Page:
One major sticking point in the business divorce is what to do with a departing owner’s interest in the company. That departing owner has invested money, sweat, and maybe committed a large share of his or her life to the company to build its value. Unless the corporate governing documents allow for the payment of that value upon departure, and provide a formula for calculating the value of such buyout, Utah statutes provide no independent procedure to solve the problem. As a result, the parties create leverage, attempt to negotiate, and if necessary, file litigation utilizing certain statutes if applicable all in an effort to force the buyout.
BUSINESS DIVORCE BUYOUT AND NO FAULT ASSET SEPARATION
Assuming no corporate governance documents exist, the departing owner certainly will start negotiating for a buyout in exchange for returning their interest to the company or the other owners. But how do you set the value? The company accountant can be called upon to state the book value as then existing in the corporate records. But that is a low end value. Perhaps there have been third parties who have offered to buy the company. Most privately held shares are restricted preventing sale. Professionals may be employed to value the stock or appraise assets.
Valuation presents its own issues unique to the closely held business. Valuation experts utilize discounts from fair market value because of the lack of marketability generally of ownership interests in private companies and for a minority owner interest which may total up to 70% of the enterprise value. However, a concept has been created known as “fair value” which eliminates the concept of a willing buyer and seller in a fair market without compulsion. The rationale is that the other owners of the business who own the other restricted ownership interests are really the only persons interested in controlling those shares giving them full value and as a result, the discount should not apply. Thus, the more accepted practice is for the entire enterprise to be valued, no discount should be taken, and a pro rata value attached to the shares. In fact case law in Utah has held under the dissenter’s rights statutes that no discount should be taken in a fair value valuation.
Several Utah statutes permit a buyout that may assist the departing shareholder. First, under the dissenter’s rights statutes, a shareholder who objects to a merger, plan of share exchange, or a sale or exchange of all or substantially all of the assets of the company may dissent and be paid their fair value for their shares. Under the judicial dissolution statutes discussed in the last column, the corporation may elect or if they fail to elect one or more shareholders may elect to buyout the shares owned by the departing owner. In both circumstances, procedures to conclude the fair value process including court proceedings if necessary, are set forth in Utah statutes.
There have been cases in other jurisdictions which have held that the court has the equitable power to order a buyout. This equitable remedy is fashioned out of necessity, probably because insufficient statutory procedures exist in corporate settings.
The ability to have a court assist or force a buyout, under particular circumstances, helps solve the complexities of a negotiated buyout that the departing owner views as essential. But I propose the Utah Legislature adopt a new approach to help resolve business divorce issues.
A New Approach to Business Buyouts
Because no Utah statutes allow for a business owner to generally depart from a private company and receive the value of their interest, there is little motivation for the company and the other owners to deplete company or personal assets to fund a buyout of the departing owner. Generally, owner agreements do not deal with the issue of a general buyout upon termination of employment or departure from the entity. It is not good public policy to force an owner departing the company to look to or find past conflict to force a buyout under certain existing laws. Nor should the company or remaining owners be forced to contend with an owner who does not wish to be part of the company and must force past wrongful conduct to be heard. So why shouldn’t a business divorce follow the same no fault principles of a marital divorce with respect to a division of assets and liabilities?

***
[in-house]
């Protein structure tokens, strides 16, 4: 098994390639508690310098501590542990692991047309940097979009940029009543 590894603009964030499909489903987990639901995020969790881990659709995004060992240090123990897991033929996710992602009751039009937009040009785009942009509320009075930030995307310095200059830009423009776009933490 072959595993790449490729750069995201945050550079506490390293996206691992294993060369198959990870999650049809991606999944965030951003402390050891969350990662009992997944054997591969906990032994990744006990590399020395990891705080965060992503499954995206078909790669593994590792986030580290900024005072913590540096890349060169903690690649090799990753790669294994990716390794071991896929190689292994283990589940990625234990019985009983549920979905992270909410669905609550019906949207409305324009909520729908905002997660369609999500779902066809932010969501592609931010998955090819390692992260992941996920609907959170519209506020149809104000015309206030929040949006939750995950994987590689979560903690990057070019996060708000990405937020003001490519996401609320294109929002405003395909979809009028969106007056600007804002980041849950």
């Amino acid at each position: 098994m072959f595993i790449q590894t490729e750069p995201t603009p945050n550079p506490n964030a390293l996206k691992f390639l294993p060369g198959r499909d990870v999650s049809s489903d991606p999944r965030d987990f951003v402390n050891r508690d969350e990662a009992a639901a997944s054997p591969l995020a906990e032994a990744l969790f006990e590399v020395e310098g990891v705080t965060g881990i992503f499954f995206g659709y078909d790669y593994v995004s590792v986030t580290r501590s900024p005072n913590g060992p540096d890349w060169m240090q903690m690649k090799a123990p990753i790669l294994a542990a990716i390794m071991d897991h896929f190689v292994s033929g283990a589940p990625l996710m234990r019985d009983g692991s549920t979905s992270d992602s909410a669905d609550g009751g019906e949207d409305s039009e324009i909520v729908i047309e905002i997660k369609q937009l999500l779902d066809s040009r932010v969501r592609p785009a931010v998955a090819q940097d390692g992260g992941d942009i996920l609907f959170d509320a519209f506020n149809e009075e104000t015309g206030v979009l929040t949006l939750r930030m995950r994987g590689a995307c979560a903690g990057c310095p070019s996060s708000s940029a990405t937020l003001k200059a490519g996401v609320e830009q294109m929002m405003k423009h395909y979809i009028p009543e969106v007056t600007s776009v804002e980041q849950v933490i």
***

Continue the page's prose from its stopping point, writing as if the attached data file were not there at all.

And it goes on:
I have proposed and presented to various groups a no fault business divorce statute. A departing owner who has not concluded a negotiation should apply to a court seeking a division of certain assets and liabilities to receive fair value for his or her interest. In theory, the owner should be given value commensurate with the stock interest held since they have a percentage share of those net assets. This process would require all owners to be within the jurisdiction of the court since each of their stock interests would be affected. The court in an expedited proceeding should take evidence only with respect to what would be a fair and equitable division of the assets and liabilities to equate to the shareholders’ ownership interest. The court then would determine which assets that the owner would take upon departing.
Such a no fault business divorce procedure would provide immediate relief and circumvent the necessity of trying to find wrongful conduct to start litigation and force through a unique statute or common law claim a buyout of the interest. Thus an owner who has been in conflict with other owners or simply for acceptable reasons wishes to depart the company will have an opportunity to recognize and receive their fair value in relation to their ownership interest upon divorce from the other owners. Moreover, such procedure being ultimately available, would likely serve as a deterrent and foster negotiated settlements knowing that a judge may ultimately divide assets and liabilities.
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